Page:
In a fully functioning financial market, money flows to where it produces the highest return. My focus is on how to make the philanthropic marketplace more efficient, since the for-profit market is at least adequately efficient. But the two are not really separate. In the future, I expect them to be much more interrelated. Here’s an interesting example that turns things on its head a bit; the for-profit market is turning to nonprofits to supply cash.
From the Boston Globe, “Drug Makers Turning to Nonprofits for Cash”:
In addition to raising venture capital and launching stock offerings, Massachusetts biotech companies are increasingly turning to another source of funding to support early drug research: nonprofit foundations dedicated to fighting serious diseases.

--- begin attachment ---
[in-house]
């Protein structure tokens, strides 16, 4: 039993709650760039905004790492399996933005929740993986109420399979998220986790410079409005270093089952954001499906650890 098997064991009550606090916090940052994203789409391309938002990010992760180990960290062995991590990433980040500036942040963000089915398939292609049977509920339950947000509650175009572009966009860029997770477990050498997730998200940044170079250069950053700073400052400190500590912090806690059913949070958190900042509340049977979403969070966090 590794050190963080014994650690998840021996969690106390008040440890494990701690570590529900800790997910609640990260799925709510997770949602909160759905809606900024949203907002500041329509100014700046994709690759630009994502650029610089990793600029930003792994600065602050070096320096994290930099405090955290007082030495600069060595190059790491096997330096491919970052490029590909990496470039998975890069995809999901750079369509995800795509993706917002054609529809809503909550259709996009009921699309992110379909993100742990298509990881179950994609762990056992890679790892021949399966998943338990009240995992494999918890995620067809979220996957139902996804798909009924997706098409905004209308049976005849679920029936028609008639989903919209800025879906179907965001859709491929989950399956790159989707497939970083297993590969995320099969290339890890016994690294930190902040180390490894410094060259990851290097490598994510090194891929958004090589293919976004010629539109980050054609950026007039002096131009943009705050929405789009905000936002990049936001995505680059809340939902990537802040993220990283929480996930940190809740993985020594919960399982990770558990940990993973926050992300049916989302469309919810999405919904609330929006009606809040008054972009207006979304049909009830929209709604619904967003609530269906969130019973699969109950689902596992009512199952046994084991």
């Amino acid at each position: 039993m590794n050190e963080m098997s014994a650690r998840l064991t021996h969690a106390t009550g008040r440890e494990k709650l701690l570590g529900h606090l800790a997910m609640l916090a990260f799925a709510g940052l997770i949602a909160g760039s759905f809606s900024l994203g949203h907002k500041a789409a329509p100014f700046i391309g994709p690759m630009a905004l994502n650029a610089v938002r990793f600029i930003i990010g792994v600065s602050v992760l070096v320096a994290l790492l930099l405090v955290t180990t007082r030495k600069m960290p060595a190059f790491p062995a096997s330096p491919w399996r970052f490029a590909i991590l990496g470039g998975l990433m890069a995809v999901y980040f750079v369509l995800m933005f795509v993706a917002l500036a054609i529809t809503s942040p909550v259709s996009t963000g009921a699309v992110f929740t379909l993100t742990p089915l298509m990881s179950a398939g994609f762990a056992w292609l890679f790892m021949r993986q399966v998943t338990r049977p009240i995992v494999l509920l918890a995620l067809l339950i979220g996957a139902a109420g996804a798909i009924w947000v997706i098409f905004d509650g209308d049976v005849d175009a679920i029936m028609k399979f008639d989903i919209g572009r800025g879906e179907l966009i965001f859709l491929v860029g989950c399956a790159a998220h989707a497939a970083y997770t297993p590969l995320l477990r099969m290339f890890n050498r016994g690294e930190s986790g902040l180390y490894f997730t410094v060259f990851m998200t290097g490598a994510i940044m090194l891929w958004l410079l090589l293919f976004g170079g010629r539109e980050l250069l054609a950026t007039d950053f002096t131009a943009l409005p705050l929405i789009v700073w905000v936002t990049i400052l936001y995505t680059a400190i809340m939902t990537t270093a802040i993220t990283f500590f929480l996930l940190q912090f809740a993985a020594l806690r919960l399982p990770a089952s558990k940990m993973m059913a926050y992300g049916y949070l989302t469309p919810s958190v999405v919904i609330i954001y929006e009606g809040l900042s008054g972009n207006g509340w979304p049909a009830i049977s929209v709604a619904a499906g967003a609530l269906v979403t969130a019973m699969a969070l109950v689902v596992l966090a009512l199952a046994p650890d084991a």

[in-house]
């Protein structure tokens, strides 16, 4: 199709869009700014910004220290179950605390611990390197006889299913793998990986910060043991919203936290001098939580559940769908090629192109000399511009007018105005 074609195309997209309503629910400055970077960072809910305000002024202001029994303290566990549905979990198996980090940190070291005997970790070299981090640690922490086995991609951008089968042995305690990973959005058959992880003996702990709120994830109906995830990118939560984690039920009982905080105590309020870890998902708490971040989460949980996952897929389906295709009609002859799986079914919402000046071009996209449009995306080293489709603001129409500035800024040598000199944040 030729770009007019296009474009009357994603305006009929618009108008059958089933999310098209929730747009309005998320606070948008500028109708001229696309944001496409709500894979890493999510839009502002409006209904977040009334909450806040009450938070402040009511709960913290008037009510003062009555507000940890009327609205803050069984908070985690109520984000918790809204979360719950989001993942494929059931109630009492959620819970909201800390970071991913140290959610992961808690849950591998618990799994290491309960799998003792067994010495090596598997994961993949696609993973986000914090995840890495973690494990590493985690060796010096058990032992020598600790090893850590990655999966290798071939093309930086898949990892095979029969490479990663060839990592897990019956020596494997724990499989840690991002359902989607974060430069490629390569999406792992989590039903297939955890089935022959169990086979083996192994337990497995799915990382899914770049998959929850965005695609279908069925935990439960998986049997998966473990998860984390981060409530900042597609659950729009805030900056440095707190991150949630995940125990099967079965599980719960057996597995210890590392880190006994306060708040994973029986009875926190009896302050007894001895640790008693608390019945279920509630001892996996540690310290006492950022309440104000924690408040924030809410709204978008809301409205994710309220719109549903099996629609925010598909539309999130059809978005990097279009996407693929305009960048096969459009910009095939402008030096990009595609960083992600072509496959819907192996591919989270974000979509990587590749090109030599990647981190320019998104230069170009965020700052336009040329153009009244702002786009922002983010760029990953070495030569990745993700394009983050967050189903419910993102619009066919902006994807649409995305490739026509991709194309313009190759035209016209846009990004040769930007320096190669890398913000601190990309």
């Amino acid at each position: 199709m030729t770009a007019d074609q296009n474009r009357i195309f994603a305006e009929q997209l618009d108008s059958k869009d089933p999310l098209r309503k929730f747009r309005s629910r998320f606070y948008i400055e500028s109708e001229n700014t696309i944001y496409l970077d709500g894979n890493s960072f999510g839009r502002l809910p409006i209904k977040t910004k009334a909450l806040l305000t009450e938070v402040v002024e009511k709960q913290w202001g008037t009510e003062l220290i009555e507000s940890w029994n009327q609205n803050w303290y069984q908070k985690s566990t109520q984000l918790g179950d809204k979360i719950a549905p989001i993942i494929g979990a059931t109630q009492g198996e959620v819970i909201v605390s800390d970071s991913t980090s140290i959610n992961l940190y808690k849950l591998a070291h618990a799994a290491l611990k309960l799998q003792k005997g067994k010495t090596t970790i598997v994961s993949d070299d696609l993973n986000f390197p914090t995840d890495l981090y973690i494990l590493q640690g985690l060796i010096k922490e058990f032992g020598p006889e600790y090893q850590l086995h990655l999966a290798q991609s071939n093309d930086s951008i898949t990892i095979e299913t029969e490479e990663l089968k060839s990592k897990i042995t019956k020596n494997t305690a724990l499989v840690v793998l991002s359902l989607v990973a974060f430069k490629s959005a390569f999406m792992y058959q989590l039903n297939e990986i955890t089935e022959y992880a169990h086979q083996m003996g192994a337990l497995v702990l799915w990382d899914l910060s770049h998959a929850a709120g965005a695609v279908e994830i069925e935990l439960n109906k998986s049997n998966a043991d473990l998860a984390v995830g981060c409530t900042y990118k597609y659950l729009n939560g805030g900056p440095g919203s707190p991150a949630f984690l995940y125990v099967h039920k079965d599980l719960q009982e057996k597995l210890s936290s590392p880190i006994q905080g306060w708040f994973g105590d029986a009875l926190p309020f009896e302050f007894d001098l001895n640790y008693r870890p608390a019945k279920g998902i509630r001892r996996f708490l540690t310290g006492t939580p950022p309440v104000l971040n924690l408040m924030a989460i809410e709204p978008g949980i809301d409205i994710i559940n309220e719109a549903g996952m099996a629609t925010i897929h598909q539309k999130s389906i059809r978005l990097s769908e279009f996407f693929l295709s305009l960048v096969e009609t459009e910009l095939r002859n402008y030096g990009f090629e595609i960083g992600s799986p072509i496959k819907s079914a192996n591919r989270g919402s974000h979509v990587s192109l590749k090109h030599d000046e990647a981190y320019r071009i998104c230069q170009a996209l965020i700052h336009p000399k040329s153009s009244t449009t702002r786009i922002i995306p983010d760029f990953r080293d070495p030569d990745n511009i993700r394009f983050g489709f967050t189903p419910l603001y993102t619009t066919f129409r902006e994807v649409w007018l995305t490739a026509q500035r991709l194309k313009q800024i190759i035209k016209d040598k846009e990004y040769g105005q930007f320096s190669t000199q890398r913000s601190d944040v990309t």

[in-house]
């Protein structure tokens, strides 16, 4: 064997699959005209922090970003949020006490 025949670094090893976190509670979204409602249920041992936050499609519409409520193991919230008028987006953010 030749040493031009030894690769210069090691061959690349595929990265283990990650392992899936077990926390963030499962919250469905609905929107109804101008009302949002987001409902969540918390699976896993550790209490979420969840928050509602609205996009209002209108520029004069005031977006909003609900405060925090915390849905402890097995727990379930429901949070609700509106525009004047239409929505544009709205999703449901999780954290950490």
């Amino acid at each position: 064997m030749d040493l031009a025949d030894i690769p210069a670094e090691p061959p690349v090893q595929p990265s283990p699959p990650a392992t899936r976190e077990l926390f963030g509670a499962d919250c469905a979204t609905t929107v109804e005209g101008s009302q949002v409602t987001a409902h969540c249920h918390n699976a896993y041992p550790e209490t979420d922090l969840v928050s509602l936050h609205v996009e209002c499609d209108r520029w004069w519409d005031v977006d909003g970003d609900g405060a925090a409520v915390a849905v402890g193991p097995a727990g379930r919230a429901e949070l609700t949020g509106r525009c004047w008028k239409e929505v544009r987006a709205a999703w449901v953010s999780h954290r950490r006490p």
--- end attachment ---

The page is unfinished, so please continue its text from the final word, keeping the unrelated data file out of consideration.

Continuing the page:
For instance, the Cystic Fibrosis Foundation, said it has awarded more than $300 million to for-profit companies over the past decade to help develop cutting-edge therapies for the debilitating disease, including $192 million in the Boston area. Cystic fibrosis, which ravages the lungs and digestive system, affects roughly 30,000 people in the United States.
Epix Pharmaceuticals Inc. plans to say today that the foundation will give it as much as $37.7 million, in addition to about $12 million it has already received, to help the Lexington company discover new cystic fibrosis drugs. The money is contingent on Epix’s meeting certain goals.
Other foundations are following suit…
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